- Impaired mental function.
- Congenital anomalies.
- Mental retardation
- Neonatal goitre
- Neonatal hypothyroidism.
- Developmental delay
- Seaweeds like kelp, nori,wakame.
- Eggs, dairy.
- Some fish
- Iodized salt
Worldwide iodine deficiency diseases are still a major public health problem in many countries.Mountainous areas, such as the Himalayas, Alps, and Andes regions, and river valleys prone to flooding, especially in South and Southeast Asia, are among the most iodine-deficient regions in the world.To counter the adverse effects of this condition the program of salt iodization was started in many countries.
HOW MUCH IODINE DO YOU NEED IN A DAY?
The standard recommendation is:
- Non-pregnant adults 150 microgram/day
- Pregnant and breast feeding women 250 microgram/day. However, the recommendations for the upper limit vary from 500-1,100 mcg of iodine daily.
- Tolerable upper limits of iodine intake: 1100 microgram/day
CAN YOU GET ADEQUATE IODINE FROM IODIZED SALT?
This is open to debate because of various reasons. The amount of iodine present in the iodized salt depends on the conditions of storage, relative humidity and the packaging material used. In fact, a 2008 study from the US states that “Forty-seven of 88 samples (of Iodized salt) fell below the USFDA recommended Iodine content while 6 exceeded it.”
The World Health Organization (WHO) recommends that you should take 5 grams of salt a day. This quantity of iodized salt should ideally contain 400 microgram of Iodine. However, most people use a lot more salt than the recommended 5 grams. A lot of the salt intake is from processed food which is not iodized salt. Excess salt has been associated with higher incidence of high blood pressure.
Instead of getting your iodine from iodized salt perhaps it is better to get it from a multivitamin multimineral supplement containing 150 microgram of Iodine.
IS THERE A PROBLEM OF TOO MUCH IODINE?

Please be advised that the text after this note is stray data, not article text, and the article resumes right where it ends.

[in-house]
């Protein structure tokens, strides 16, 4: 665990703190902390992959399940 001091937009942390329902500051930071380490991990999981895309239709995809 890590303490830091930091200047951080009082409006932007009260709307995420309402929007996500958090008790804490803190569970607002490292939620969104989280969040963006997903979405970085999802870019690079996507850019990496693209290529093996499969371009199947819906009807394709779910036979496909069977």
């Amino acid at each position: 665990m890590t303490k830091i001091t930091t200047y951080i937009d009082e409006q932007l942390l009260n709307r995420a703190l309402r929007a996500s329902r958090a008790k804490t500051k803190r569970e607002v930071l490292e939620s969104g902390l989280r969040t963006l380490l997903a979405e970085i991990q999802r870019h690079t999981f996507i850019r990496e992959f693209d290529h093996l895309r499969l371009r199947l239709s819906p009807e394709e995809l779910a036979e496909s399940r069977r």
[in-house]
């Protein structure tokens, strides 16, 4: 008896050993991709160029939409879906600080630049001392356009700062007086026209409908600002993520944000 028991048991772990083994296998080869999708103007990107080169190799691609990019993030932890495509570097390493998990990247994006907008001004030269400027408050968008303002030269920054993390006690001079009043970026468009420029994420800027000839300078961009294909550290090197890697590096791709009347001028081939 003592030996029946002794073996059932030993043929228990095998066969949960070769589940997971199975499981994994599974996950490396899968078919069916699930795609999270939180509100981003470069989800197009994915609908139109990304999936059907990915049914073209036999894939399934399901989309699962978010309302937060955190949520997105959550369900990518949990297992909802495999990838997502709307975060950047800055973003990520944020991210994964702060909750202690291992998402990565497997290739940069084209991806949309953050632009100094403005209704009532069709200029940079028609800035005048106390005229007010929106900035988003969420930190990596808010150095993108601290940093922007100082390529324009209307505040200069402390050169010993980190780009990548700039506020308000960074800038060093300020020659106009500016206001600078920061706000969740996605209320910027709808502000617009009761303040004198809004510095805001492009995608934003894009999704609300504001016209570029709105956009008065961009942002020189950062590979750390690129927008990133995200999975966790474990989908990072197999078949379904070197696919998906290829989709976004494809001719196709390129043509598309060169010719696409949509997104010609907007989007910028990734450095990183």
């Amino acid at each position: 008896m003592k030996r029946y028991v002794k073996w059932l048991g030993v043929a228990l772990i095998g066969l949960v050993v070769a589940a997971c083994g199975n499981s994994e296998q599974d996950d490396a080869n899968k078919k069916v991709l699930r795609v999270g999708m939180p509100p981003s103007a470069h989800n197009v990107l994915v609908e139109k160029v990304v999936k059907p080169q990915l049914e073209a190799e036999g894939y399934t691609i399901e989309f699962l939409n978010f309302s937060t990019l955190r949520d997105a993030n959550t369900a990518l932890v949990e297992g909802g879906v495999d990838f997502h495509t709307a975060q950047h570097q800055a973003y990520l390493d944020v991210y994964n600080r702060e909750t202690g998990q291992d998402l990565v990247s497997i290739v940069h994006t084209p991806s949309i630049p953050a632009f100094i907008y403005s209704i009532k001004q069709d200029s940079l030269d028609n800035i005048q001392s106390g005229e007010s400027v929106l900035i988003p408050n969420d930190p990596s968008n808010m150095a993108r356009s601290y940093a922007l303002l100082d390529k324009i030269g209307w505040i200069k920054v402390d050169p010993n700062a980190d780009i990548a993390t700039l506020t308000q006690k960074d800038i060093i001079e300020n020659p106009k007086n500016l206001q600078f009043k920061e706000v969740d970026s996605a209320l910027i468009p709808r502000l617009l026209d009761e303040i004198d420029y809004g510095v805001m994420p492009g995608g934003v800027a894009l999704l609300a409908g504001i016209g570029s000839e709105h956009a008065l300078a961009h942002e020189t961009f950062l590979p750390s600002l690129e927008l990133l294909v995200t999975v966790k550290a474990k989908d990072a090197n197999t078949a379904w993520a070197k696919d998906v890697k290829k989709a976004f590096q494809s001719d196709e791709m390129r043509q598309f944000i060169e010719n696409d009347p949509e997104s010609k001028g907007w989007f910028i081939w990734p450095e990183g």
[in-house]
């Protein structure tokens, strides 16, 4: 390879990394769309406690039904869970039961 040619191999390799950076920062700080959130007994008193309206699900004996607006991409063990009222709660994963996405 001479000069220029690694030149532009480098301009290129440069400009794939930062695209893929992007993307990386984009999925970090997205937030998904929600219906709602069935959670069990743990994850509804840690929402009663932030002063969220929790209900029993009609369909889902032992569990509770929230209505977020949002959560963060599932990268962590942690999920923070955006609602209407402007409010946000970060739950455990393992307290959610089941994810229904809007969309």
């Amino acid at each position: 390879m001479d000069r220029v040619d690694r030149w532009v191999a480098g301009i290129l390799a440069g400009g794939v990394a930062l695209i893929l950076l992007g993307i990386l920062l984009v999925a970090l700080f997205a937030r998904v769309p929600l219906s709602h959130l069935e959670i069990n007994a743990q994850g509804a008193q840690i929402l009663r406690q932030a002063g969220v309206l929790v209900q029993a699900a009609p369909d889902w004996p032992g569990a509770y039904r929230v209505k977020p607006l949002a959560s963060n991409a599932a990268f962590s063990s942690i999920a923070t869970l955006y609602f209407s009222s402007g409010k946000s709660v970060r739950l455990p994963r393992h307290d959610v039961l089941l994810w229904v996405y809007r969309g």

According to the American Thyroid Association (ATA) the tolerable upper limit of iodine intake is 1100 microgram per day. In fact, the ATA advises against the ingestion of iodine and kelp supplements containing in excess of 500 mcg iodine daily. A study from China in The American Journal of Clinical Nutrition (2012) shows that amongst euthyroid (normal thyroid function) adults subclinical hypothyroidism appeared in the participants who took 800 μg/d of Iodine.
Therefore, excess iodine intake can be harmful and has been associated with :
- Congenital hypothyroidism because of excess Iodine intake by mother.
High doses of Iodine are sometimes recommended by some practitioners. It is often quoted that the Japanese people living in Japan consume very high amounts of Iodine through their diet of seaweed. Is it possible that the Japanese people have a different gut microbiota which helps them process the excess iodine differently? (Reference: Dr. Justin Sonnenburg, PhD, “Microbiology: genetic pot luck.” Drs Justin and Erica Sonnenburg have written an excellent book The Good Gut: Taking Control of Your Weight, Your Mood and Your Long-term Health)
High doses of iodine are appropriate in the treatment of severe hyperthyroidism before thyroid surgery and as potassium iodide following a nuclear accident. However, this is always done by a qualified physician.